A remarkable snub was given to Burma's ruling generals this week - remarkable in that it came from other Asian nations.
Burma, aka Myanmar, was forced to give up the chairmanship of next year's meeting of the 10-member Association of Southeast Asian Nations, whose leaders meet yearly and invite European and US officials.
A meeting in Rangoon would have been boycotted by the West, given the junta's human rights abuses and the detention of democracy advocate Aung San Suu Kyi. ASEAN needs the West, both financially and militarily, as a counter to China's growing influence.
ASEAN's pressure also reflects a recognition that Burma's problems - AIDS, drugs, refugees - are spilling over its borders. It's also a nod to the West's increasing desire in the age of terror to not let antidemocratic nations become terrorist havens.
But by pressuring Burma to give up the group's chair, ASEAN had to violate its own policy of not meddling in each other's internal affairs. The move also puts a hole in the group's longstanding policy of simply "engaging" Burma with smiles and economic carrots to change its ways.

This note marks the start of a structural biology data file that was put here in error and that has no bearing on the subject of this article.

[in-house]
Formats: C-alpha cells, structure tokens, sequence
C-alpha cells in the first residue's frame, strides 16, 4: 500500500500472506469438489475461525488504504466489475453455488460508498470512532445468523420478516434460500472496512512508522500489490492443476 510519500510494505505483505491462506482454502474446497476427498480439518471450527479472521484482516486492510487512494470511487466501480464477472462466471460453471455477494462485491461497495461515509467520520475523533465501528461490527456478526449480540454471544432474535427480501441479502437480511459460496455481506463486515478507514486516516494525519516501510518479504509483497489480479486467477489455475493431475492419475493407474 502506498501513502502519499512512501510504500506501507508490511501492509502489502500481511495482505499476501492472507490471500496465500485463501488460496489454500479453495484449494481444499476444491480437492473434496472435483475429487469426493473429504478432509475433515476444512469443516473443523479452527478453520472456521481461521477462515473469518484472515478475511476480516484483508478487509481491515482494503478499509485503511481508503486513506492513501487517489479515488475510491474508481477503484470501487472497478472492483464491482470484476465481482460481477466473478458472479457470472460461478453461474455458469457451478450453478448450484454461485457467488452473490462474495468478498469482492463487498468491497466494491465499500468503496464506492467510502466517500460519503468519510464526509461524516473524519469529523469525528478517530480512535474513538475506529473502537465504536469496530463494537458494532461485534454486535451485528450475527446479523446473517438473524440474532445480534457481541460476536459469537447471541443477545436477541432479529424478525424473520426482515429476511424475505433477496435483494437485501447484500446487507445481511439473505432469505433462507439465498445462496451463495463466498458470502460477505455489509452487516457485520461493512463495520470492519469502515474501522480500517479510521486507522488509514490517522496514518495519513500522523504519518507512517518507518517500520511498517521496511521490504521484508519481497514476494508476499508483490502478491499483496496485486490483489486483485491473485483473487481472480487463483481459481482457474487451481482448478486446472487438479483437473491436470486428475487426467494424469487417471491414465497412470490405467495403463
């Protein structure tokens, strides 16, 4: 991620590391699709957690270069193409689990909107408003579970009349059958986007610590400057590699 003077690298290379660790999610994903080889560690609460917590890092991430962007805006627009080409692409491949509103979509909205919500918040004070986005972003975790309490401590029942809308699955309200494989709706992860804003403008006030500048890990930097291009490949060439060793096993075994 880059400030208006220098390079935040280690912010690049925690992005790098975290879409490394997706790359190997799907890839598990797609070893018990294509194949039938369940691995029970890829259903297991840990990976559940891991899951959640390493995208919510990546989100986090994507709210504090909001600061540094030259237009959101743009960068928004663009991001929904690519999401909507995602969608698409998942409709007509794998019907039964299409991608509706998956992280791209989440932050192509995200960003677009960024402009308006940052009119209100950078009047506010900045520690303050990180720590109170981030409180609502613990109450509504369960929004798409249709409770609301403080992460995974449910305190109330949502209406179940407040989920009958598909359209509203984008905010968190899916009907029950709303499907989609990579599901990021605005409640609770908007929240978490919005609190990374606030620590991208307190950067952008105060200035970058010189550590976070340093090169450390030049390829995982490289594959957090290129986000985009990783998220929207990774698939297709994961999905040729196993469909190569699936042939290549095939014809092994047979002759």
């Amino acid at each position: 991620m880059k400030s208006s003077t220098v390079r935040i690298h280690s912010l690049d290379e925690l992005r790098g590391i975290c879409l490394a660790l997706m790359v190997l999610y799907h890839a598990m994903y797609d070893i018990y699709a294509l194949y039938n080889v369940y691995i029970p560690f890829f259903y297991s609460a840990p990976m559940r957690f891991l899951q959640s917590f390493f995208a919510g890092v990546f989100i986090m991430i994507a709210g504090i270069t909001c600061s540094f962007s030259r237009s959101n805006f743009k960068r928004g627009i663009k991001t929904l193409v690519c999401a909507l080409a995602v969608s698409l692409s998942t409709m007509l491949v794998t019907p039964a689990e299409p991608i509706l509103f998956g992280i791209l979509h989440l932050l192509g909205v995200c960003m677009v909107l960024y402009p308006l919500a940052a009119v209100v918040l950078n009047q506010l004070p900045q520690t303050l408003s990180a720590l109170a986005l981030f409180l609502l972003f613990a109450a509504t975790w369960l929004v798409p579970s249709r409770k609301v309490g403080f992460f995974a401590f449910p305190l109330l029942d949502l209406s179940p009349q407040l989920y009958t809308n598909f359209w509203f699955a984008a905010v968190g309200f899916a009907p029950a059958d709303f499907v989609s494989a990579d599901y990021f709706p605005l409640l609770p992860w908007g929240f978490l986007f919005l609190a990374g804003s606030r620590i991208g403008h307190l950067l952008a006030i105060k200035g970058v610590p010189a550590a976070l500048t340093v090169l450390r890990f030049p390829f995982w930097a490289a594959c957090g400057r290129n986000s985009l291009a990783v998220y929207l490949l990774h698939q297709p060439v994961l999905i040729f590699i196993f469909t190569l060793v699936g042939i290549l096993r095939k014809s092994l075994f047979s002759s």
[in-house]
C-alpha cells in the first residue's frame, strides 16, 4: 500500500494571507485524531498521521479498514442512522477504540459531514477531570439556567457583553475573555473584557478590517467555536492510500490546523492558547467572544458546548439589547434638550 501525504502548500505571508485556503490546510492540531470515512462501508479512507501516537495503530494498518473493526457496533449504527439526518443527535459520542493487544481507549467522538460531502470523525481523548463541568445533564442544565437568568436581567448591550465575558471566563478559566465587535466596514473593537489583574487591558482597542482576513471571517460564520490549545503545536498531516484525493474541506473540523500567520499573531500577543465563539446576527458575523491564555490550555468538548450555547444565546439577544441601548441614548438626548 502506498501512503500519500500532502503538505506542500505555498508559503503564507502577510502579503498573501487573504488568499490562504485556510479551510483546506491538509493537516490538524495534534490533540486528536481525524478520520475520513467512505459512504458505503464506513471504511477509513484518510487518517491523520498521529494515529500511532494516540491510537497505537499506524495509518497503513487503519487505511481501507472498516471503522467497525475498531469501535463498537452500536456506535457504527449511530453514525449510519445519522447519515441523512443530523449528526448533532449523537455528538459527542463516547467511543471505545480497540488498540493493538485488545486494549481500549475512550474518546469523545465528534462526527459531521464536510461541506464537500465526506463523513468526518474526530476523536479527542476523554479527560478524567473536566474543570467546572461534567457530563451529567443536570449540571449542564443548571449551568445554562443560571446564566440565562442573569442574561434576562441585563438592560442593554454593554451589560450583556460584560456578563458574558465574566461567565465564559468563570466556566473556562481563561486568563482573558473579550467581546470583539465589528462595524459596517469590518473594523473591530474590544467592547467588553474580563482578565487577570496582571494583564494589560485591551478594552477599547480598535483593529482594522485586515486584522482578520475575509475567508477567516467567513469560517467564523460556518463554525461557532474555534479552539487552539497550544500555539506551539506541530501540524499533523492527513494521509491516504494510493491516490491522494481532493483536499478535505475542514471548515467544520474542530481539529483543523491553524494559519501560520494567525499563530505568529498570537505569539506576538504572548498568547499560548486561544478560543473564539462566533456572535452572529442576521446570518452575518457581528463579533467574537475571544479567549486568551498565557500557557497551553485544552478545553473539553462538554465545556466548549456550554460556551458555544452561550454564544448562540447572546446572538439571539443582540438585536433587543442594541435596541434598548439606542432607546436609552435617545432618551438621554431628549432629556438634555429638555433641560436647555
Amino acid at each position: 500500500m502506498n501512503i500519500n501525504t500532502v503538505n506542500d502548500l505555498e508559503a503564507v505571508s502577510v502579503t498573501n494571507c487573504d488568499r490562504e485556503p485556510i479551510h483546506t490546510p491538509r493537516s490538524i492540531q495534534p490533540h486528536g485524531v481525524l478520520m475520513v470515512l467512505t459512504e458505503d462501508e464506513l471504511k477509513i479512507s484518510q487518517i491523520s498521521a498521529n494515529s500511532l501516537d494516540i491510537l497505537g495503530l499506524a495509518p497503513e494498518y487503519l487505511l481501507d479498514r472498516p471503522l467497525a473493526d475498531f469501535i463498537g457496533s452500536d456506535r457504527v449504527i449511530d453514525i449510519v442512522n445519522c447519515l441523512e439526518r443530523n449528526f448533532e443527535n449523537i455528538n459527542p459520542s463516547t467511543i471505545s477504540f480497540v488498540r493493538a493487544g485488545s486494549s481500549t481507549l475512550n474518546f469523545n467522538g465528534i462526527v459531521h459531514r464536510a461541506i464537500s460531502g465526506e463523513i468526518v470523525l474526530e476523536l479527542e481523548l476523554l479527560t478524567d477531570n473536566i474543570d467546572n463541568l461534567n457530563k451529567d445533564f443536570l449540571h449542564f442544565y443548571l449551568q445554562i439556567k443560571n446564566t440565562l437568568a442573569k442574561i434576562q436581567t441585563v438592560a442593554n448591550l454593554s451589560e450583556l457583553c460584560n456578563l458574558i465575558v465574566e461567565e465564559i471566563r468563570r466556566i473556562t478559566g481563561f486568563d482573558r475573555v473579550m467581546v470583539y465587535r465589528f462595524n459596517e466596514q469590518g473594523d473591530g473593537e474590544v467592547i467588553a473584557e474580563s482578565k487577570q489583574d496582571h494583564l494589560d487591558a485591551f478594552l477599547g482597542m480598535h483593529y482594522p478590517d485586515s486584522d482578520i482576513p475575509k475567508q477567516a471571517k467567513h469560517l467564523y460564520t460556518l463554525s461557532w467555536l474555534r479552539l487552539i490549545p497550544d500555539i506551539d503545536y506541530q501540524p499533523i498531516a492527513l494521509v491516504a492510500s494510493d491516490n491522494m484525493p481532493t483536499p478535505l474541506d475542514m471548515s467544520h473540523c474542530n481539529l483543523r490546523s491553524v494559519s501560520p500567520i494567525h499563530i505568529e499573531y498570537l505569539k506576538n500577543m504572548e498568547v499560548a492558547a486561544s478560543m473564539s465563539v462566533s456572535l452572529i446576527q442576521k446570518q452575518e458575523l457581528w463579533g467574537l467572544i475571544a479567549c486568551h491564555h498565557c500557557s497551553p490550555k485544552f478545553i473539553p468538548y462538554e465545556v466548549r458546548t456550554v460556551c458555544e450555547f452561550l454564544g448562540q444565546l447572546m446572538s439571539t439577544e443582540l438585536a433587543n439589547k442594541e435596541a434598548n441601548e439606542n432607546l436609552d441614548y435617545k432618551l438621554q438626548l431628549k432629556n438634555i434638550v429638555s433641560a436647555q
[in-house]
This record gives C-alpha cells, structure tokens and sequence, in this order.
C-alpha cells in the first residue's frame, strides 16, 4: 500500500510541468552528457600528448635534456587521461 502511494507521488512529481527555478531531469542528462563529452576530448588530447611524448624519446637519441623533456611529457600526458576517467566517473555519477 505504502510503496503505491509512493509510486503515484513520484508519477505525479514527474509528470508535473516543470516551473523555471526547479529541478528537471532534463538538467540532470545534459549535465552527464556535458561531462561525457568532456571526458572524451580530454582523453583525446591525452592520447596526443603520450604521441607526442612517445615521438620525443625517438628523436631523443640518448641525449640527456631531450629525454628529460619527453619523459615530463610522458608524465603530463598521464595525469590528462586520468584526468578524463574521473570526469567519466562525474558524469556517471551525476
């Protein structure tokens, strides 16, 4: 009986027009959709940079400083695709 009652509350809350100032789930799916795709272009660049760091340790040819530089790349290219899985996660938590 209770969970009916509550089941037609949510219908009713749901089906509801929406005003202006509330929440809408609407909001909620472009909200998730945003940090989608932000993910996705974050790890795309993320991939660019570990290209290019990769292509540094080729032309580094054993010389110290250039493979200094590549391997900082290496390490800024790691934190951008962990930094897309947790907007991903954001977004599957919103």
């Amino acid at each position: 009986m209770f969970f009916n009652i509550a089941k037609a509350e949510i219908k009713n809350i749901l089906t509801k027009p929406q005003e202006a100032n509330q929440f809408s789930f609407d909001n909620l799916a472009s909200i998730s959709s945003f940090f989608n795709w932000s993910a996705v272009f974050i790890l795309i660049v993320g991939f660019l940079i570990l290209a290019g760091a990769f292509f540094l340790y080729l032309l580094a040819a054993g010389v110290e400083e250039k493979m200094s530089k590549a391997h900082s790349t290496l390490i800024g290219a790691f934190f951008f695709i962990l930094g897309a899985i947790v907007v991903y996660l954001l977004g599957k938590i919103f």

China's meddling in the region was made quite clear when its foreign minister skipped an ASEAN meeting Wednesday to go to Burma in a move of solidarity with a regime whose penchant for power is not unlike that in Beijing.
Still, despite ASEAN's shift, neither the West's get-tough stance nor the heretofore softer Asian touch appears to be having an effect on the entrenched generals. Only a Burmese uprising, as occurred briefly in 1988, with Buddhist monks leading the way, is likely to topple the regime. That can happen if democracies in both Asia and the West project a moral course for Burma's suppressed people.